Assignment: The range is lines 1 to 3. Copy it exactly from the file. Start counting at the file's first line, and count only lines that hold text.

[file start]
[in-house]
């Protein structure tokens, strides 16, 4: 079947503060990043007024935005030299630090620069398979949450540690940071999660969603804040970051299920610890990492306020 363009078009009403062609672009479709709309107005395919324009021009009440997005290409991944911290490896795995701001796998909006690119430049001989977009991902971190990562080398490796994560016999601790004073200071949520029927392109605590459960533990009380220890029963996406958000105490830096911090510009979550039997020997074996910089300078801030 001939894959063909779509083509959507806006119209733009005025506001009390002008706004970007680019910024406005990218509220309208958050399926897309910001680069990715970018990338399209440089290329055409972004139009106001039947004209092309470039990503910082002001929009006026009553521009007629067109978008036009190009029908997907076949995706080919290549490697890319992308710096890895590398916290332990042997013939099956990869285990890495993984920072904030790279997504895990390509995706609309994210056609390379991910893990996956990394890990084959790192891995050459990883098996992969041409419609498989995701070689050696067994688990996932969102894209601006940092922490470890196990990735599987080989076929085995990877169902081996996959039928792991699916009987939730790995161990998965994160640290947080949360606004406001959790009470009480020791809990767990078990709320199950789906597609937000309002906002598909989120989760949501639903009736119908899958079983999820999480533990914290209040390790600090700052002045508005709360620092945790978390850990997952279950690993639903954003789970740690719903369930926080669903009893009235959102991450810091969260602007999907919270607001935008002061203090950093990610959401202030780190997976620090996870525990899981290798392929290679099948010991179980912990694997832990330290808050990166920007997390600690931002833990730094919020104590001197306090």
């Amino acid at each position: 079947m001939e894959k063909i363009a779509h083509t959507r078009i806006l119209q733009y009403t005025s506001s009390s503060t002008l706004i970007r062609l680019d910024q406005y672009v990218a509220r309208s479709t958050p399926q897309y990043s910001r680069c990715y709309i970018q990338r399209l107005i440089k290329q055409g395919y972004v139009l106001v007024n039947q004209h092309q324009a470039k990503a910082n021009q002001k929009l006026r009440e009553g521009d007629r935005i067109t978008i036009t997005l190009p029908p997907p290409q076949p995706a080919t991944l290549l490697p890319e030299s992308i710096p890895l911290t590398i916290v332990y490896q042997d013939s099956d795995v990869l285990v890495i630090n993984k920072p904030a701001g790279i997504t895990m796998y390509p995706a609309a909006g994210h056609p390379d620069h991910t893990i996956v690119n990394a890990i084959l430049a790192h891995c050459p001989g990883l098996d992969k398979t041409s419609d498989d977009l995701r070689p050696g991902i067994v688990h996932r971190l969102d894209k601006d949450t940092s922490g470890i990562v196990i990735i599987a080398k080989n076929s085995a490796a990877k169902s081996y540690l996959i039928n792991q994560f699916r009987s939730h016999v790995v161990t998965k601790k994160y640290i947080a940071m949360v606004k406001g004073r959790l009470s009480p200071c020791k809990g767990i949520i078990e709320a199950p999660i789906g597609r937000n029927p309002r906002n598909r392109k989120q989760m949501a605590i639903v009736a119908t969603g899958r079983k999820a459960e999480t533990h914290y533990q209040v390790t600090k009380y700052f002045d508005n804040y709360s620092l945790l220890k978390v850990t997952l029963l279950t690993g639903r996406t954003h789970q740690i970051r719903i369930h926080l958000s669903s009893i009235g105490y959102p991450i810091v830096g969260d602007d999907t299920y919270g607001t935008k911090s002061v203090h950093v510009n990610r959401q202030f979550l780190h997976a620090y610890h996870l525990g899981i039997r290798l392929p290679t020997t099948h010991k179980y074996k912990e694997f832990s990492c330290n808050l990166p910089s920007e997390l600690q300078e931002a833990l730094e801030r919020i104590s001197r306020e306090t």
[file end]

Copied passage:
[in-house]
């Protein structure tokens, strides 16, 4: 079947503060990043007024935005030299630090620069398979949450540690940071999660969603804040970051299920610890990492306020 363009078009009403062609672009479709709309107005395919324009021009009440997005290409991944911290490896795995701001796998909006690119430049001989977009991902971190990562080398490796994560016999601790004073200071949520029927392109605590459960533990009380220890029963996406958000105490830096911090510009979550039997020997074996910089300078801030 001939894959063909779509083509959507806006119209733009005025506001009390002008706004970007680019910024406005990218509220309208958050399926897309910001680069990715970018990338399209440089290329055409972004139009106001039947004209092309470039990503910082002001929009006026009553521009007629067109978008036009190009029908997907076949995706080919290549490697890319992308710096890895590398916290332990042997013939099956990869285990890495993984920072904030790279997504895990390509995706609309994210056609390379991910893990996956990394890990084959790192891995050459990883098996992969041409419609498989995701070689050696067994688990996932969102894209601006940092922490470890196990990735599987080989076929085995990877169902081996996959039928792991699916009987939730790995161990998965994160640290947080949360606004406001959790009470009480020791809990767990078990709320199950789906597609937000309002906002598909989120989760949501639903009736119908899958079983999820999480533990914290209040390790600090700052002045508005709360620092945790978390850990997952279950690993639903954003789970740690719903369930926080669903009893009235959102991450810091969260602007999907919270607001935008002061203090950093990610959401202030780190997976620090996870525990899981290798392929290679099948010991179980912990694997832990330290808050990166920007997390600690931002833990730094919020104590001197306090």
């Amino acid at each position: 079947m001939e894959k063909i363009a779509h083509t959507r078009i806006l119209q733009y009403t005025s506001s009390s503060t002008l706004i970007r062609l680019d910024q406005y672009v990218a509220r309208s479709t958050p399926q897309y990043s910001r680069c990715y709309i970018q990338r399209l107005i440089k290329q055409g395919y972004v139009l106001v007024n039947q004209h092309q324009a470039k990503a910082n021009q002001k929009l006026r009440e009553g521009d007629r935005i067109t978008i036009t997005l190009p029908p997907p290409q076949p995706a080919t991944l290549l490697p890319e030299s992308i710096p890895l911290t590398i916290v332990y490896q042997d013939s099956d795995v990869l285990v890495i630090n993984k920072p904030a701001g790279i997504t895990m796998y390509p995706a609309a909006g994210h056609p390379d620069h991910t893990i996956v690119n990394a890990i084959l430049a790192h891995c050459p001989g990883l098996d992969k398979t041409s419609d498989d977009l995701r070689p050696g991902i067994v688990h996932r971190l969102d894209k601006d949450t940092s922490g470890i990562v196990i990735i599987a080398k080989n076929s085995a490796a990877k169902s081996y540690l996959i039928n792991q994560f699916r009987s939730h016999v790995v161990t998965k601790k994160y640290i947080a940071m949360v606004k406001g004073r959790l009470s009480p200071c020791k809990g767990i949520i078990e709320a199950p999660i789906g597609r937000n029927p309002r906002n598909r392109k989120q989760m949501a605590i639903v009736a119908t969603g899958r079983k999820a459960e999480t533990h914290y533990q209040v390790t600090k009380y700052f002045d508005n804040y709360s620092l945790l220890k978390v850990t997952l029963l279950t690993g639903r996406t954003h789970q740690i970051r719903i369930h926080l958000s669903s009893i009235g105490y959102p991450i810091v830096g969260d602007d999907t299920y919270g607001t935008k911090s002061v203090h950093v510009n990610r959401q202030f979550l780190h997976a620090y610890h996870l525990g899981i039997r290798l392929p290679t020997t099948h010991k179980y074996k912990e694997f832990s990492c330290n808050l990166p910089s920007e997390l600690q300078e931002a833990l730094e801030r919020i104590s001197r306020e306090t």